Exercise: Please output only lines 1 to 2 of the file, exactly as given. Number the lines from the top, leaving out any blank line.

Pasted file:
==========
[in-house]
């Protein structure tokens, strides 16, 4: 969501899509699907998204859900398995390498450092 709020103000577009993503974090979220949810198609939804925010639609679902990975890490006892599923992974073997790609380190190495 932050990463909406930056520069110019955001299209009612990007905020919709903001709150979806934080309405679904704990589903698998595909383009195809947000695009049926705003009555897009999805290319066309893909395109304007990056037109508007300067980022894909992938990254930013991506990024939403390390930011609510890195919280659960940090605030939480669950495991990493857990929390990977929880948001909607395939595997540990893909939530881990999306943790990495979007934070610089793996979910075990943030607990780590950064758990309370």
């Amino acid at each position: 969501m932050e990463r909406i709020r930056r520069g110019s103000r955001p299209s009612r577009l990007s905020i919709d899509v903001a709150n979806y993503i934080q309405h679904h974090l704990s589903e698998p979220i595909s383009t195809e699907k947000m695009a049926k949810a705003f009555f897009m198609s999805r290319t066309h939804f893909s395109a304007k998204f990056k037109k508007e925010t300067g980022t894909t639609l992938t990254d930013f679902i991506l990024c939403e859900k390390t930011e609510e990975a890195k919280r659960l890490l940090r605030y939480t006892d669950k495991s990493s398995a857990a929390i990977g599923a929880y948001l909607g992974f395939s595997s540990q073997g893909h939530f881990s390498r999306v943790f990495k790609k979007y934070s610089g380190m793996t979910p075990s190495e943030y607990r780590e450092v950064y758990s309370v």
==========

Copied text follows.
[in-house]
């Protein structure tokens, strides 16, 4: 969501899509699907998204859900398995390498450092 709020103000577009993503974090979220949810198609939804925010639609679902990975890490006892599923992974073997790609380190190495 932050990463909406930056520069110019955001299209009612990007905020919709903001709150979806934080309405679904704990589903698998595909383009195809947000695009049926705003009555897009999805290319066309893909395109304007990056037109508007300067980022894909992938990254930013991506990024939403390390930011609510890195919280659960940090605030939480669950495991990493857990929390990977929880948001909607395939595997540990893909939530881990999306943790990495979007934070610089793996979910075990943030607990780590950064758990309370």